HelenitaHelenita, the transmission electron microscope that allowed Ponce to identify Borophene.Photo courtesy of the University of Texas at San Antonio(Jan. 4, 2016) -- In a new study published in Science, Arturo Ponce, assistant professor of physics at the University of Texas at San Antonio, details how he has expanded on a Nobel Prize-winning project. Using UTSA’s facilities, Ponce has identified and characterized a 2-D layer of boron atoms that could have tremendous impact on the electronics world.

“This is an incredibly exciting time,” Ponce said. “This discovery will tremendously help in the development of future electronic devices.”

In 2010, scientists at the University of Manchester won the Nobel Prize in Physics for their work on graphene, a 2-D material which is essentially a net of carbon atoms. Ponce, along with his PhD student, Diego Alducin, and his colleague, Miguel Yacaman, chair of the UTSA Department of Physics, has taken this work a step further by working with boron, a smaller atom than carbon that is incredibly hard to identify, using the power of UTSA’s massive electron microscope, Helenita.

The 2-D layer of boron atoms, now known as Borophene, was made at Northwestern University and sent to Ponce to analyze with Helenita. The microscope magnifies atoms up to atomic resolution. Because Borophene is so small and light, Ponce said that the material has the ability to significantly effect every day electronics, like cell phones.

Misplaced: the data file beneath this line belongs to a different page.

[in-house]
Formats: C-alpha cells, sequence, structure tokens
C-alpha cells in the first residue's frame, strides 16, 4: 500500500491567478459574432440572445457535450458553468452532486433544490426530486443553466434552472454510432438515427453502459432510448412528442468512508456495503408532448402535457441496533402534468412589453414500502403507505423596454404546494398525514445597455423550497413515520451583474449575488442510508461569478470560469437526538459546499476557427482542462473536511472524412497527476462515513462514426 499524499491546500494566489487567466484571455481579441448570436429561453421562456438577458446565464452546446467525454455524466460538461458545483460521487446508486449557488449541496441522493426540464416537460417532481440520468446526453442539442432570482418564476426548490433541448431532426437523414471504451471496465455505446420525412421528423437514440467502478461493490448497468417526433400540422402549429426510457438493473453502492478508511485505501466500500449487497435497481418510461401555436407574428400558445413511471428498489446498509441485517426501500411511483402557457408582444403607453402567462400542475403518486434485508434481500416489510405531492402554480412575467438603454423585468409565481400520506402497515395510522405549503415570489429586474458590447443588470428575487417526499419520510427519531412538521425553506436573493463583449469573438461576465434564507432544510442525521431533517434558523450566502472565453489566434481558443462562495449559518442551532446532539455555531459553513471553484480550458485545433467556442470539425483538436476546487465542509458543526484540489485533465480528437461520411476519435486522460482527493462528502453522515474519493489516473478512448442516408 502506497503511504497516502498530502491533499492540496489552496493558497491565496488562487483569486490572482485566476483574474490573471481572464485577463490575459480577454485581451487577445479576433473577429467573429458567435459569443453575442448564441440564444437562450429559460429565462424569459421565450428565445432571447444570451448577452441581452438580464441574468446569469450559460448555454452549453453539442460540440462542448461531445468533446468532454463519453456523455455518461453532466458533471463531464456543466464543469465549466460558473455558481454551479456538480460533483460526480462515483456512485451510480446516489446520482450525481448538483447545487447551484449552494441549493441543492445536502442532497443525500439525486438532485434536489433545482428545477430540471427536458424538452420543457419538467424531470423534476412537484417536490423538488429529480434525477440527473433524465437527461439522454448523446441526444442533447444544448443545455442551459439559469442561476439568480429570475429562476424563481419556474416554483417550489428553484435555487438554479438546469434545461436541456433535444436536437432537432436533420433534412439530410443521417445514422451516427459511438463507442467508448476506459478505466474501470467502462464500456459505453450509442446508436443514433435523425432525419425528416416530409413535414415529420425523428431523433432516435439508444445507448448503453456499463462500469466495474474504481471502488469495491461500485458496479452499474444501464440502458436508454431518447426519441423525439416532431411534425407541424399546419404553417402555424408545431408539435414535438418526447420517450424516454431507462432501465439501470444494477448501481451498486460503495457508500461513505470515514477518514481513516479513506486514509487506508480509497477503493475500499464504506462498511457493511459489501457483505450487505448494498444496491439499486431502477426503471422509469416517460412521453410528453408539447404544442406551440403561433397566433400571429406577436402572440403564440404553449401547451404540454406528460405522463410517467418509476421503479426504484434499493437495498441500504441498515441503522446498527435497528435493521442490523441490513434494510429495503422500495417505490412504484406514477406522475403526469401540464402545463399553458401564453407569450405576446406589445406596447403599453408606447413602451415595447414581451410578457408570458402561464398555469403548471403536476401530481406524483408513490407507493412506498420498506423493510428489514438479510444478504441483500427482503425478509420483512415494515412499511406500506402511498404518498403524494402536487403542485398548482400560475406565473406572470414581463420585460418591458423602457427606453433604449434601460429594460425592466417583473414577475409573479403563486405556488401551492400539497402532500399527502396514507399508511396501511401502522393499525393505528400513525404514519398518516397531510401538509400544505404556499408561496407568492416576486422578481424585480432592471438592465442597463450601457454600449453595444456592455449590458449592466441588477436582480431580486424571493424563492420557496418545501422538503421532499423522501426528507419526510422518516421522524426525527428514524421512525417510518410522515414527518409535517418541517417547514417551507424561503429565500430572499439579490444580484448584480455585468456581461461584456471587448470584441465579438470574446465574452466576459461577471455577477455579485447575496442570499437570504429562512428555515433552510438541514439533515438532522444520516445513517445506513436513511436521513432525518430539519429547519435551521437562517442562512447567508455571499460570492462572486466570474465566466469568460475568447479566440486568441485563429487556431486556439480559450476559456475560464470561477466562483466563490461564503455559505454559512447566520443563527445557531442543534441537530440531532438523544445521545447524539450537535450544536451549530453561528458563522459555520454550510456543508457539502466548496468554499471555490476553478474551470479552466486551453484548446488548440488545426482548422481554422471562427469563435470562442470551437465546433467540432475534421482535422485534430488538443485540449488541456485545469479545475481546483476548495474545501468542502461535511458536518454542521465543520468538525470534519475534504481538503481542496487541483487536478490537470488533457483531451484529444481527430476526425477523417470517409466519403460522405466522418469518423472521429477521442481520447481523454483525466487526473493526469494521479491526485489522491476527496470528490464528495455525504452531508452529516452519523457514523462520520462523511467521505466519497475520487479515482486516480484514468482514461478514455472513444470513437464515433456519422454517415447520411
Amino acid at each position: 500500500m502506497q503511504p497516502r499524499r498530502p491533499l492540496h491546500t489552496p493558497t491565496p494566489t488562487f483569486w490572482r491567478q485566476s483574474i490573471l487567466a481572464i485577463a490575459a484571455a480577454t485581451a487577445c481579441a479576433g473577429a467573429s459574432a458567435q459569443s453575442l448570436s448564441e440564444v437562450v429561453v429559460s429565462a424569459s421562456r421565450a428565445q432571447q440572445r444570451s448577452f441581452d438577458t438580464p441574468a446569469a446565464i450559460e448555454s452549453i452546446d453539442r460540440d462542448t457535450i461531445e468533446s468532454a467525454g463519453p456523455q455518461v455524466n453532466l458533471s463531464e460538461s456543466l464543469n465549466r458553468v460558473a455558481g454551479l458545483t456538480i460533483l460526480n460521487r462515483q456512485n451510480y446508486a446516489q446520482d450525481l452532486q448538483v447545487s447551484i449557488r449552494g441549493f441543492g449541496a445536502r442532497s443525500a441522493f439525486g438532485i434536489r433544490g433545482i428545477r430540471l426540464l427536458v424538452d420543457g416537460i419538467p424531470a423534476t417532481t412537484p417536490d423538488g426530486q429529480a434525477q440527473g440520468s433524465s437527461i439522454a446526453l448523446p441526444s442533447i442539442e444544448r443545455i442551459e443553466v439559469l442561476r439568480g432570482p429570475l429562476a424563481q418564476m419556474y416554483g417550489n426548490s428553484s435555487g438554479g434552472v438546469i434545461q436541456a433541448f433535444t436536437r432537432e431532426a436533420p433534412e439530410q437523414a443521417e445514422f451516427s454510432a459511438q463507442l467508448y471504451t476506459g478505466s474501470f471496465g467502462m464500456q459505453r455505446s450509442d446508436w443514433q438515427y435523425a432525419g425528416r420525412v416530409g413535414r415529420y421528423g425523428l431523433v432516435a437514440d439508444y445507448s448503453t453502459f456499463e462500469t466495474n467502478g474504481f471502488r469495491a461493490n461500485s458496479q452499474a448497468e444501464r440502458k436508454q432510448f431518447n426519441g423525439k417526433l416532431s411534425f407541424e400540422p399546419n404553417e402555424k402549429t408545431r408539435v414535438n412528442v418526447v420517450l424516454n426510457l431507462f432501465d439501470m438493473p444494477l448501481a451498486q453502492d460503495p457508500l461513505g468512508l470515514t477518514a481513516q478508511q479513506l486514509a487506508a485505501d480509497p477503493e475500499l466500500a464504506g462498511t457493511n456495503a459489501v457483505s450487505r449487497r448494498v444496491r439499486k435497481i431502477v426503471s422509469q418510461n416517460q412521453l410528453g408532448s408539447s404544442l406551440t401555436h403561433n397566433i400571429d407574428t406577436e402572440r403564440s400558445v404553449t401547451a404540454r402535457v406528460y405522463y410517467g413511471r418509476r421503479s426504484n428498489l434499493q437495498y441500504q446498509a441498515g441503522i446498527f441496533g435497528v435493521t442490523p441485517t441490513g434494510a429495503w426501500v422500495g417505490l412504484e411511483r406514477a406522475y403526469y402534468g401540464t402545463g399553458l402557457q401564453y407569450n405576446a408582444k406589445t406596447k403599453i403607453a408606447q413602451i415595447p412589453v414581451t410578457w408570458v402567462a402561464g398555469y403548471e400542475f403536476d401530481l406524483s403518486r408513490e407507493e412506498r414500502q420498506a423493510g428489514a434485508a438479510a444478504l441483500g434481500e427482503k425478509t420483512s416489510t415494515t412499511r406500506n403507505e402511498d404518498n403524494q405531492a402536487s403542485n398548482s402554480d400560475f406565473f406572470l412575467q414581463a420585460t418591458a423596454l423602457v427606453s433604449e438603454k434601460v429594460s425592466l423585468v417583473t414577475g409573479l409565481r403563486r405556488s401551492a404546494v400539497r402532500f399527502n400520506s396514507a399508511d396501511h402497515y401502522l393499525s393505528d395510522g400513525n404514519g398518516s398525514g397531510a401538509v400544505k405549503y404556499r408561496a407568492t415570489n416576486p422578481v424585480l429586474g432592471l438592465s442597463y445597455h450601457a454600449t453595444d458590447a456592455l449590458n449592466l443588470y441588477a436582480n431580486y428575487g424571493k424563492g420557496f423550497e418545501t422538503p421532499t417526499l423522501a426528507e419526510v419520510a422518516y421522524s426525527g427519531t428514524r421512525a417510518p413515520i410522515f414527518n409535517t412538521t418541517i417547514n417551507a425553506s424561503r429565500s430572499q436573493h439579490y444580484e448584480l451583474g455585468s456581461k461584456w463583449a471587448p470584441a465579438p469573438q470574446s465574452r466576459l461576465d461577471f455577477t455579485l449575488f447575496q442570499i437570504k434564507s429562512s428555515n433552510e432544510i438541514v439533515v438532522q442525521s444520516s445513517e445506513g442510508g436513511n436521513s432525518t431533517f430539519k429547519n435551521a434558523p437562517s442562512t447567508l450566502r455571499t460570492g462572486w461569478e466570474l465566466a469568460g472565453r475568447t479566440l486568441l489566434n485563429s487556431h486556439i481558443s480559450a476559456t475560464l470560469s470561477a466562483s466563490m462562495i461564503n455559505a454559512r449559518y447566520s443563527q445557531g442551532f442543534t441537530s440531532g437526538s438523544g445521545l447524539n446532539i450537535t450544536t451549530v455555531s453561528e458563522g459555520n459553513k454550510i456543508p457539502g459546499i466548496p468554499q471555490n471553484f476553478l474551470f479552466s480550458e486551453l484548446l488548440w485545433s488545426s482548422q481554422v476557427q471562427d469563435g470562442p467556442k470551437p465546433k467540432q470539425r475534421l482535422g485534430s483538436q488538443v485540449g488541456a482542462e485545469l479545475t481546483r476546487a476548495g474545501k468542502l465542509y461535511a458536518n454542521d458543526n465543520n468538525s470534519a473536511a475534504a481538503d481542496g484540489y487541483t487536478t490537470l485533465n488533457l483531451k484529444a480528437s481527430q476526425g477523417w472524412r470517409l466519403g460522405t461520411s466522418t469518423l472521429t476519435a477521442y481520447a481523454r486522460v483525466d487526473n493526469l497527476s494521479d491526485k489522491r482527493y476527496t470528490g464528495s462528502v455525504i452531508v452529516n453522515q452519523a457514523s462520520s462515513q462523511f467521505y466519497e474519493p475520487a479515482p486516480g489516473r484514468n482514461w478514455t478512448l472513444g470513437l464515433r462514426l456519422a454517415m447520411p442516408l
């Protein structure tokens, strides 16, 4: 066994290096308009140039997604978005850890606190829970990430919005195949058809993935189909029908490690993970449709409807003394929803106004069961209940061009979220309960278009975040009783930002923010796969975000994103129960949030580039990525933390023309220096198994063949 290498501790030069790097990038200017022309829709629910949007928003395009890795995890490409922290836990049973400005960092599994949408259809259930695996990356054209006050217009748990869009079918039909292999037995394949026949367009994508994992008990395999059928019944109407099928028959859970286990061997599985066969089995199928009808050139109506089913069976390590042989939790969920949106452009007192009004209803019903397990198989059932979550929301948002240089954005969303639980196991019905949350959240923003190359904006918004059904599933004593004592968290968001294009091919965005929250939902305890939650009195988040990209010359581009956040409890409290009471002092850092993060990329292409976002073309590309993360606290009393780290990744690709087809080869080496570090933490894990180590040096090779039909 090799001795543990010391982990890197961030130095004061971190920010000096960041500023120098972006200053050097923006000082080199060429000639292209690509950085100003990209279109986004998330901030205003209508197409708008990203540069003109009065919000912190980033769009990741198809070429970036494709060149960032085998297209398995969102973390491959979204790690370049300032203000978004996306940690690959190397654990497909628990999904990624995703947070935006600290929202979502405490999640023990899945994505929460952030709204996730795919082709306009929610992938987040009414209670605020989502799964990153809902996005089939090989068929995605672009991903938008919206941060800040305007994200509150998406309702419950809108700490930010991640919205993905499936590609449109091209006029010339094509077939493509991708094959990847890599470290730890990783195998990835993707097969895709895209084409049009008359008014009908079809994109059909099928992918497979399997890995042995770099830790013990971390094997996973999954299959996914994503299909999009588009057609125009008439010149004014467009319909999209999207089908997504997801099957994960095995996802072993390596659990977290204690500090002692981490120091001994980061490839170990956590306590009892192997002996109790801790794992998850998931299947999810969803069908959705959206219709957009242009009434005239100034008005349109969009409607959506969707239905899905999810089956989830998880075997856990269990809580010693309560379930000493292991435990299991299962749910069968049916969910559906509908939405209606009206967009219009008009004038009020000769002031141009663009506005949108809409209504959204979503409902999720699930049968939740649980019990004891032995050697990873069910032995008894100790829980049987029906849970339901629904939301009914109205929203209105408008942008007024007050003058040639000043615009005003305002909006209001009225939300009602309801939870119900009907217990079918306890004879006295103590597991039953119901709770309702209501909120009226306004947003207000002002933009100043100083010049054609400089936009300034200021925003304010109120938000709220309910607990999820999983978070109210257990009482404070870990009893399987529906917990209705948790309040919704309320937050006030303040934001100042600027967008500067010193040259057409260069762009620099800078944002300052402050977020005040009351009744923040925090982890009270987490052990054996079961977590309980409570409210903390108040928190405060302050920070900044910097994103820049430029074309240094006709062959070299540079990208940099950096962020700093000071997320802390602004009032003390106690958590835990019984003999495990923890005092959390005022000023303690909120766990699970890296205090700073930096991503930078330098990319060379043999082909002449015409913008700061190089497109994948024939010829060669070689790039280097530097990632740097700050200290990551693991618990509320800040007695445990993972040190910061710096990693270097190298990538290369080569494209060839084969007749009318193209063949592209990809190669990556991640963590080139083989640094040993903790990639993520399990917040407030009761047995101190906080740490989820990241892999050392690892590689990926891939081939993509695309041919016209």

Similar 2-D materials are already making waves in the electronics world. Flexible devices like the Apple Watch are a result of growing and identifying these tiny layers. Because Borophene is so thin, it can act as a semiconductor and send anisotropic electronic signals much faster than other materials, such as graphene. That could result in smarter, quicker cell phones that could even be foldable.

“In electronics, the idea is to reduce the size of these devices,” Ponce said. “A cell phone is made up of several layers, and boron is very small so you can make these layers even thinner and more flexible.”

Depending on how the technology develops, Borophene could be a part of the average person’s every day electronics in ten to 20 years.

As no one had ever seen Borophene before, Ponce had to develop a new method to identify the material under the microscope. He used aberration-corrected electron microscopy, an experimental technique that allowed him to see the Borophene more clearly by looking at the space around the atoms rather than the atoms themselves. He also used Helenita to photograph the substance in several different ways so that he could compare the different images and look for aberrations. He used a layer of silver to make the Borophene stand out in contrast.

The possibility to register columns of atoms becomes a challenge when the columns are confined in an atomic layer of atoms. Particularly, light atoms are very sensitive to the electrons used to image their arrangement. In this way, a region of scattered electrons can provide the atomic information eliminating the strong contribution of other type of electrons, such as the high angle scattered or transmitted electrons. This region, called annular bright field, was calibrated in Helenita for this successful analysis.

“Dr. Ponce’s work is a source of immense pride and demonstrates the top-tier work conducted by leading researchers using state of the art instruments at UTSA,” said George Perry, dean of the College of Sciences.